Skip to main content
Open Access Publications from the University of California

UC Davis

UC Davis Previously Published Works bannerUC Davis

Obesity treatment by epigallocatechin‐3‐gallate−regulated bile acid signaling and its enriched Akkermansia muciniphila

Published Web Location
No data is associated with this publication.

Dysregulated bile acid (BA) synthesis is accompanied by dysbiosis, leading to compromised metabolism. This study analyzes the effect of epigallocatechin-3-gallate (EGCG) on diet-induced obesity through regulation of BA signaling and gut microbiota. The data revealed that EGCG effectively reduced diet-increased obesity, visceral fat, and insulin resistance. Gene profiling data showed that EGCG had a significant impact on regulating genes implicated in fatty acid uptake, adipogenesis, and metabolism in the adipose tissue. In addition, metabolomics analysis revealed that EGCG altered the lipid and sugar metabolic pathways. In the intestine, EGCG reduced the FXR agonist chenodeoxycholic acid, as well as the FXR-regulated pathway, suggesting intestinal FXR deactivation. However, in the liver, EGCG increased the concentration of FXR and TGR-5 agonists and their regulated signaling. Furthermore, our data suggested that EGCG activated Takeda G protein receptor (TGR)-5 based on increased GLP-1 release and elevated serum PYY level. EGCG and antibiotics had distinct antibacterial effects. They also differentially altered body weight and BA composition. EGCG, but not antibiotics, increased Verrucomicrobiaceae, under which EGCG promoted intestinal bloom of Akkermansia muciniphila. Excitingly, A. muciniphila was as effective as EGCG in treating diet-induced obesity. Together, EGCG shifts gut microbiota and regulates BA signaling thereby having a metabolic beneficial effect.-Sheng, L., Jena, P. K., Liu, H.-X., Hu, Y., Nagar, N., Bronner, D. N., Settles, M. L., Bäumler, A. J. Wan, Y.-J. Y. Obesity treatment by epigallocatechin-3-gallate-regulated bile acid signaling and its enriched Akkermansia muciniphila.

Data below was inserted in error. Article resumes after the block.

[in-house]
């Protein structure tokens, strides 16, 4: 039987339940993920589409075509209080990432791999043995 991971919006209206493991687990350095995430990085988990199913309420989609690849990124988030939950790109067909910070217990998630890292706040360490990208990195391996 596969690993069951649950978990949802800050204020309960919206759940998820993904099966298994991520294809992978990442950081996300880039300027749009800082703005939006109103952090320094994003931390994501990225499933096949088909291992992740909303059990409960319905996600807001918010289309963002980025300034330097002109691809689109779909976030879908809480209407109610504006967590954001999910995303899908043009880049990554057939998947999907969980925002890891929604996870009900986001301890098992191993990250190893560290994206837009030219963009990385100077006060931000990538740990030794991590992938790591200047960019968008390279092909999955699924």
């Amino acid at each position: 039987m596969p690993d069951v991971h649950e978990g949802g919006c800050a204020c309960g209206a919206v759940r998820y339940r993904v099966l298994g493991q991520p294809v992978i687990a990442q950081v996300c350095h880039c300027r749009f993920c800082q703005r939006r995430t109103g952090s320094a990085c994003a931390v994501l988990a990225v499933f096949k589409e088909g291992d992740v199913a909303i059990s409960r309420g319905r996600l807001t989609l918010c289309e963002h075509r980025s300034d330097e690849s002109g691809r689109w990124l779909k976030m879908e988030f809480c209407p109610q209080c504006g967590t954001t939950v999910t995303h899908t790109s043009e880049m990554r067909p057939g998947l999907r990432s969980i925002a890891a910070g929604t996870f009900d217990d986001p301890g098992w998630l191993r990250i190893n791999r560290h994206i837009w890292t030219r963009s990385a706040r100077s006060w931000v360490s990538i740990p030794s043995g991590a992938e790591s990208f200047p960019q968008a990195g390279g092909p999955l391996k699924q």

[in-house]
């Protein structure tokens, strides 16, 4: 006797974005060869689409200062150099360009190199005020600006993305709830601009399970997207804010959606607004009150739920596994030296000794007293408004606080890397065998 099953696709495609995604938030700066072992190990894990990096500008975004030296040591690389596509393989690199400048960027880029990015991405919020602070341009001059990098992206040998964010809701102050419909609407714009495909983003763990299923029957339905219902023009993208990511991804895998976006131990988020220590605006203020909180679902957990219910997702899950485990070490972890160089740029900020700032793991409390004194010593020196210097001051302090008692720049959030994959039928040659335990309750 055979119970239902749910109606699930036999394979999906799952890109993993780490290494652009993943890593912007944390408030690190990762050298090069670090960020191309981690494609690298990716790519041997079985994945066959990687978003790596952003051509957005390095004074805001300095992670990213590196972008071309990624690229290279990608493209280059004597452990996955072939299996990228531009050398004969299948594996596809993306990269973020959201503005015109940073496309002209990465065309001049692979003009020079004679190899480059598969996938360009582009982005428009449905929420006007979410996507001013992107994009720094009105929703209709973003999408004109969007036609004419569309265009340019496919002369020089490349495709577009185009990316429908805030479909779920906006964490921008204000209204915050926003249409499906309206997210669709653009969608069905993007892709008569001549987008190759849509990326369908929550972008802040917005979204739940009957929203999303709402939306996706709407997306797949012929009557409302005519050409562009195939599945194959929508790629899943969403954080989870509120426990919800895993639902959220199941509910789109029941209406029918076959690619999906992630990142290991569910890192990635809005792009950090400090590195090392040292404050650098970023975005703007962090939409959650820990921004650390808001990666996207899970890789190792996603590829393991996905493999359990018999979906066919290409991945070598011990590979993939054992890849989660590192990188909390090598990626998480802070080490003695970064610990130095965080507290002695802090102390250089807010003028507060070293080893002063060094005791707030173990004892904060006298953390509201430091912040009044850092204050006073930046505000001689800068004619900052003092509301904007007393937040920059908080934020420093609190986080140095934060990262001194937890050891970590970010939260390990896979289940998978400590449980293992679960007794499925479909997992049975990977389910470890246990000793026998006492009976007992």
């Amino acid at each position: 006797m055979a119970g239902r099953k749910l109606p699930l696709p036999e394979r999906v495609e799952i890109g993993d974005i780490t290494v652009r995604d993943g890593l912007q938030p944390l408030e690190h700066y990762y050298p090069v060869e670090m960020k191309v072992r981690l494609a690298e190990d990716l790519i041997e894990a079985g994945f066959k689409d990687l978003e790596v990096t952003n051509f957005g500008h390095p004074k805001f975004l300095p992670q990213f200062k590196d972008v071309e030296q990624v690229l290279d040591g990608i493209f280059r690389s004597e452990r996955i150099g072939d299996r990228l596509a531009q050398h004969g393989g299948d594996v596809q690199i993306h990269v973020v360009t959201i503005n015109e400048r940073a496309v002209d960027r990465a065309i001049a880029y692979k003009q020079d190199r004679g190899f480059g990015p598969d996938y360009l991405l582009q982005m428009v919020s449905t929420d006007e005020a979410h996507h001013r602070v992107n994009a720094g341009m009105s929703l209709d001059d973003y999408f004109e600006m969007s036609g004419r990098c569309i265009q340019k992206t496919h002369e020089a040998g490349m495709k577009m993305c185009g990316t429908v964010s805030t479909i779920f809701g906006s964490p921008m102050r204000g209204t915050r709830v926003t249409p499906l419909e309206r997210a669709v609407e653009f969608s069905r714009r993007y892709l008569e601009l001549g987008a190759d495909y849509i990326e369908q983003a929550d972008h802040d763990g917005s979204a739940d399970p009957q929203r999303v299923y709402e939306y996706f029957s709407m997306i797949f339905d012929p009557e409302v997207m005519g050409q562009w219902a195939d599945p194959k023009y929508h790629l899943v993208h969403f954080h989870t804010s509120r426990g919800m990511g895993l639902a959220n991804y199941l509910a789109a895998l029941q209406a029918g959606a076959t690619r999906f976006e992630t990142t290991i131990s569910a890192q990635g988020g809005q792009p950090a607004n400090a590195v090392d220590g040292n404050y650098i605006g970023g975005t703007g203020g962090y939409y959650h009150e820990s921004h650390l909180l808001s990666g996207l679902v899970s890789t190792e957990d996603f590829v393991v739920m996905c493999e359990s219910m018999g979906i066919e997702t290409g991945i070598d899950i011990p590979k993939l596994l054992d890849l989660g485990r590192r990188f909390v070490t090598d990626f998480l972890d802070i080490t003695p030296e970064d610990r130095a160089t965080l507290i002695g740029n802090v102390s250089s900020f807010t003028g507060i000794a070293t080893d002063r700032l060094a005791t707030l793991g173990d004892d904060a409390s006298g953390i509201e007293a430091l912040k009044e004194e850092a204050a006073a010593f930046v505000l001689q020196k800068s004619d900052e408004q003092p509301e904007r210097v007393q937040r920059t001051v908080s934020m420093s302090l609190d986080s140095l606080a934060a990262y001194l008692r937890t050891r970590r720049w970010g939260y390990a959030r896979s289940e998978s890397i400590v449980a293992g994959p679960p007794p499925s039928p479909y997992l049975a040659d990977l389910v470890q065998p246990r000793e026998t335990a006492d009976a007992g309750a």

Many UC-authored scholarly publications are freely available on this site because of the UC's open access policies. Let us know how this access is important for you.

Item not freely available? Link broken?
Report a problem accessing this item